The greatest of the silent clowns is Buster Keaton, not only because of what he did, but because of how he did it. —Roger Ebert
In 1987, Video magazine published a story titled “Where’s Buster?” lamenting the lack of Buster Keaton films available on videotape, “despite renewed interest” in a legend who was “about to regain his rightful place next to Chaplin in silent comedy’s pantheon.” How things have changed for Keaton fans and admirers. Not only are most of the stone-faced comic genius’ films available online, but he has maybe eclipsed Chaplin as the most popularly revered silent film star of the 1920s.
Keaton has always been held in the highest esteem by his fellow artists. He was dubbed “the greatest of all the clowns in the history of the cinema” by Orson Welles, and served as a significant inspiration for Samuel Beckett. (He was the playwright’s first choice to play Waiting for Godot’s Lucky, though he was too perplexed by the script to take the role). In Peter Bogdanovich’s new documentary, The Great Buster: A Celebration, Mel Brooks and Carl Reiner discuss his foundational influence on their comedy, and Werner Herzog calls him “the essence of movies.”
For many years, however, the state of Keaton’s filmography made it hard for the general public to fully appraise his work. “The General, with Buster as a train engineer in the Civil War, has always been available,” Roger Ebert wrote in 2002, and has been “hailed as one of the supreme masterpieces of silent filmmaking. But other features and shorts existed in shabby, incomplete prints, if at all, and it was only in the 1960s that film historians began to assemble and restore Keaton’s lifework. Now almost everything has been recovered, restored, and is available on DVDs and tapes that range from watchable to sparkling.”
Access to Keaton’s films has further expanded as a dozen or so entered the public domain in recent years, including two features, Sherlock, Jr. and The Navigator, this year and three more to come in 2021. You can watch thirty-one of Keaton’s restored, recovered films on YouTube, at the links below, shared by MetaFilter user Going to Maine, who writes, “where, oh where, in this modern world, can we find the gems of his golden era? The obvious place.”
Keaton starred in his first feature-length film, The Saphead, in 1920. For the next decade, until the end of the silent era, he dominated the box office, alongside Chaplin and Harold Lloyd, with his canny blend of daredevil slapstick and everyman pathos. After the twenties, his career floundered, then rebounded. His last picture was a return to silent film in Beckett’s 1966 short, “Film,” made the year of his death. Since then, Keaton appreciation has become almost a form of worship.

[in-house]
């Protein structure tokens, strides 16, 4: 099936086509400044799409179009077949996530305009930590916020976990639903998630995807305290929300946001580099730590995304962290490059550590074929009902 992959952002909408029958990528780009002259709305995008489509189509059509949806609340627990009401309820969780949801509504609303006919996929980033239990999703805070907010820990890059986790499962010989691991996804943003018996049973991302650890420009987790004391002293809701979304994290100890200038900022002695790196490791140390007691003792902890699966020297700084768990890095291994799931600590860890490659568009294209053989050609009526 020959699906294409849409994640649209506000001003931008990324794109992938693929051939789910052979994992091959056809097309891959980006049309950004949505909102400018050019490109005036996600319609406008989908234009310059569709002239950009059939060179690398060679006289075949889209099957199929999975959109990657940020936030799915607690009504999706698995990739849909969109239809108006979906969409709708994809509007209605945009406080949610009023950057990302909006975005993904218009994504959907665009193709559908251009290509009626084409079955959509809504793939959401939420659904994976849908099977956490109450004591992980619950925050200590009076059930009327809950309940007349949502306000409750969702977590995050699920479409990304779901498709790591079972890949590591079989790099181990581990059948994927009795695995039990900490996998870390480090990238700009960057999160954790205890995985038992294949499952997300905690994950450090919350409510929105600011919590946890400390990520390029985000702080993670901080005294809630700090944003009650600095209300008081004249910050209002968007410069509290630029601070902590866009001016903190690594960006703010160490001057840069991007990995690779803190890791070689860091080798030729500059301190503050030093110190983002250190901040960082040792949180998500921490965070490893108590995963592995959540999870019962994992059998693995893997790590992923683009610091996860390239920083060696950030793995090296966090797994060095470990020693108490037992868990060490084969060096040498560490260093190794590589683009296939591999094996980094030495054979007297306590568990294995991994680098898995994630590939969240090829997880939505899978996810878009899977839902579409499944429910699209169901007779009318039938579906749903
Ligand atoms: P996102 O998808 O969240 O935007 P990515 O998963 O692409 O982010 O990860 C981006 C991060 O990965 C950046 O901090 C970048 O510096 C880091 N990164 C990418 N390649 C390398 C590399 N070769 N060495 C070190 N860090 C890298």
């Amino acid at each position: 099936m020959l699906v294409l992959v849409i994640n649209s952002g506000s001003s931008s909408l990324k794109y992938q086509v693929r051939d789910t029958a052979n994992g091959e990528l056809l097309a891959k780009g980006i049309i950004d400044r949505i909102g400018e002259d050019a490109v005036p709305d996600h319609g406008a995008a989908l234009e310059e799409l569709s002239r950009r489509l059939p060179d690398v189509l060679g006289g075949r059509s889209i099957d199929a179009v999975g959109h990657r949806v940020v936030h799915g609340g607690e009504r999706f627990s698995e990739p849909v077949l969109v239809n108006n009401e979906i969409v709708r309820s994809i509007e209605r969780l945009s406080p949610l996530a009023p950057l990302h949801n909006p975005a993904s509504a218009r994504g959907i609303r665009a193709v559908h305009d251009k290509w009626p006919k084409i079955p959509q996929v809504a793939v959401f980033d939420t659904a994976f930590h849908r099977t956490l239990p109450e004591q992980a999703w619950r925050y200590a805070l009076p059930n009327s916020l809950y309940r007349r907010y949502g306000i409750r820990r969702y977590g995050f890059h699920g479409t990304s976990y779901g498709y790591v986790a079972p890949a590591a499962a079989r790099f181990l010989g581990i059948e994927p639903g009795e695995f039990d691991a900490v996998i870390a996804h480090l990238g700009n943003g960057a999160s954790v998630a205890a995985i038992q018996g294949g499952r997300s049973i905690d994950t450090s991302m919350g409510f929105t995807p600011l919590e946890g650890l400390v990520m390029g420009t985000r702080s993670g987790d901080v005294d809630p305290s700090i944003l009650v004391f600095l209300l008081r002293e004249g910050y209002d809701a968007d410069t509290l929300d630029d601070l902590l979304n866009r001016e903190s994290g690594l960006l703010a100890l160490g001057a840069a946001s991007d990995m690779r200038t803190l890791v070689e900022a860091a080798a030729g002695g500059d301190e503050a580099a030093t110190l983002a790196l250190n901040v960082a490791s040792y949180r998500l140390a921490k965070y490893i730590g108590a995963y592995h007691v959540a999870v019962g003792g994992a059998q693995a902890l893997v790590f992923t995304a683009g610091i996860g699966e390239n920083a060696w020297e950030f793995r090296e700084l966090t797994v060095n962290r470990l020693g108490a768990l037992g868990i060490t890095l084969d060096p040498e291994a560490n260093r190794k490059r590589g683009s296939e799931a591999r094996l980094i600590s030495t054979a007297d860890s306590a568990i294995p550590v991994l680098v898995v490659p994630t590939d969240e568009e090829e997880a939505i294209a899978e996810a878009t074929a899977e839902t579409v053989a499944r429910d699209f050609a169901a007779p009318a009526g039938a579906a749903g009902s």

In 2018, The General came in at number 34 on Sight & Sound’s Greatest Films of All Time list. But the BFI’s Geoff Andrew argued that it deserved the top spot, and Keaton deserves recognition as “not merely the greatest of the silent comedians,” but “the greatest of all comic actors to have appeared on the silver screen… not only a great American filmmaker of the silent era,” but “one of the greatest filmmakers of all time, anywhere.” Andrew likens him to a god, but “unlike gods… Buster has the advantage of being able to make us laugh. And laugh. And laugh.”
Don’t we all need a steady supply of that medicine these days? See Keaton’s classic silent comedy The General further up and watch 29 more Keaton films at the links below. Many will be added to our collection, 4,000+ Free Movies Online: Great Classics, Indies, Noir, Westerns, Documentaries & More.
One Week (September 1, 1920)
Convict 13 (October 27, 1920)
Neighbors (December 22, 1920)
The Scarecrow (December 22, 1920)
The Haunted House (February 10, 1921)
Hard Luck (March 14, 1921)
The High Sign (April 12, 1921)
The Goat (May 18, 1921)
The Playhouse (October 6, 1921) (This contains a faux minstrel show segment with blackface.)
The Boat (November 10, 1921)
The Paleface (January, 1922) (Racist depictions of Native Americans)
Cops (March, 1922)
My Wife’s Relations (May, 1922)
The Blacksmith (July 21, 1922)
The Frozen North (August 28, 1922)
The Electric House (October, 1922)
Day Dreams (November, 1922)
The Balloonatic (January 22, 1923)
The Love Nest (March, 1923)
Three Ages (September 24, 1923)
Our Hospitality (November 19, 1923)
Sherlock Jr. (May 11, 1924)
The Navigator (October 13, 1924)
Seven Chances (March 15, 1925)
Go West (November 1, 1925)
Battling Butler (September 19, 1926)
The General (December 31, 1926)
College (November 1927)
Steamboat Bill, Jr. (May 20, 1928)
Bonus! Two of Keaton’s Last Films
The Railrodder, for the National Film Board of Canada (October 2, 1965)
Film, directed by Samuel Beckett (January 8, 1965)
A Supercut of Buster Keaton’s Most Amazing Stunts
Buster Keaton: The Wonderful Gags of the Founding Father of Visual Comedy
List of Great Public Domain Films
Josh Jones is a writer and musician based in Durham, NC. Follow him at @jdmagness
Still not Chaplin.edward
This should be corrected: “Film” was made in 1964 (shown at the Venice Film Festival in 1965). This was not his last film. He did A Funny Thing Happened on the Way to the Forum and War Italian Style (“Due Marines e un Generale”) in 1965.
Buster died Feb 1, 1966 and did not do any filming that year.
It’s your opinion. I would say Chaplin is no Keaton…and that’s MY opinion.